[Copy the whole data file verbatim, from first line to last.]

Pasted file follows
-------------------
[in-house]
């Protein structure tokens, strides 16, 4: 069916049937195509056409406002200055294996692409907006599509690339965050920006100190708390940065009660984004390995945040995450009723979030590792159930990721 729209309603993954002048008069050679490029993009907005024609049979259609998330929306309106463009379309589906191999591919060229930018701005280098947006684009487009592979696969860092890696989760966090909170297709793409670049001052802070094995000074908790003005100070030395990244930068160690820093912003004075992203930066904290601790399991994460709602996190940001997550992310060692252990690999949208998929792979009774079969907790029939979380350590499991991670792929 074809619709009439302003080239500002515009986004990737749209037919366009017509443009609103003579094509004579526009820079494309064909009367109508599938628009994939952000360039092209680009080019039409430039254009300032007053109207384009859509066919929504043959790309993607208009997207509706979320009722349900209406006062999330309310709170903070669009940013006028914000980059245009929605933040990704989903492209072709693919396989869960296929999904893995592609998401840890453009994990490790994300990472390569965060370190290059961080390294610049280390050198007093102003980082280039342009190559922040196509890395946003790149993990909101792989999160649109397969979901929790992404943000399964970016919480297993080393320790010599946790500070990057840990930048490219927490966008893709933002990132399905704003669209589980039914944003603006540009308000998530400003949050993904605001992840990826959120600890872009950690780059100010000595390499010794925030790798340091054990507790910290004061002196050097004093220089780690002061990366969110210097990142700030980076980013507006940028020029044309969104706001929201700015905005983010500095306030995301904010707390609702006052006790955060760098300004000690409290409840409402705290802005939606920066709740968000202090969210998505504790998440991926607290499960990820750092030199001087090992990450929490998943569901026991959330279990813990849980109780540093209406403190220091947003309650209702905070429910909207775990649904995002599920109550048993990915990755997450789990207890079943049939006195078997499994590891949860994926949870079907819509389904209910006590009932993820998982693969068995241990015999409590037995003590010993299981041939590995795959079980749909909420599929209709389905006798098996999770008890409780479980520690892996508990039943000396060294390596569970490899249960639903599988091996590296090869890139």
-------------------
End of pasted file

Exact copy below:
[in-house]
């Protein structure tokens, strides 16, 4: 069916049937195509056409406002200055294996692409907006599509690339965050920006100190708390940065009660984004390995945040995450009723979030590792159930990721 729209309603993954002048008069050679490029993009907005024609049979259609998330929306309106463009379309589906191999591919060229930018701005280098947006684009487009592979696969860092890696989760966090909170297709793409670049001052802070094995000074908790003005100070030395990244930068160690820093912003004075992203930066904290601790399991994460709602996190940001997550992310060692252990690999949208998929792979009774079969907790029939979380350590499991991670792929 074809619709009439302003080239500002515009986004990737749209037919366009017509443009609103003579094509004579526009820079494309064909009367109508599938628009994939952000360039092209680009080019039409430039254009300032007053109207384009859509066919929504043959790309993607208009997207509706979320009722349900209406006062999330309310709170903070669009940013006028914000980059245009929605933040990704989903492209072709693919396989869960296929999904893995592609998401840890453009994990490790994300990472390569965060370190290059961080390294610049280390050198007093102003980082280039342009190559922040196509890395946003790149993990909101792989999160649109397969979901929790992404943000399964970016919480297993080393320790010599946790500070990057840990930048490219927490966008893709933002990132399905704003669209589980039914944003603006540009308000998530400003949050993904605001992840990826959120600890872009950690780059100010000595390499010794925030790798340091054990507790910290004061002196050097004093220089780690002061990366969110210097990142700030980076980013507006940028020029044309969104706001929201700015905005983010500095306030995301904010707390609702006052006790955060760098300004000690409290409840409402705290802005939606920066709740968000202090969210998505504790998440991926607290499960990820750092030199001087090992990450929490998943569901026991959330279990813990849980109780540093209406403190220091947003309650209702905070429910909207775990649904995002599920109550048993990915990755997450789990207890079943049939006195078997499994590891949860994926949870079907819509389904209910006590009932993820998982693969068995241990015999409590037995003590010993299981041939590995795959079980749909909420599929209709389905006798098996999770008890409780479980520690892996508990039943000396060294390596569970490899249960639903599988091996590296090869890139």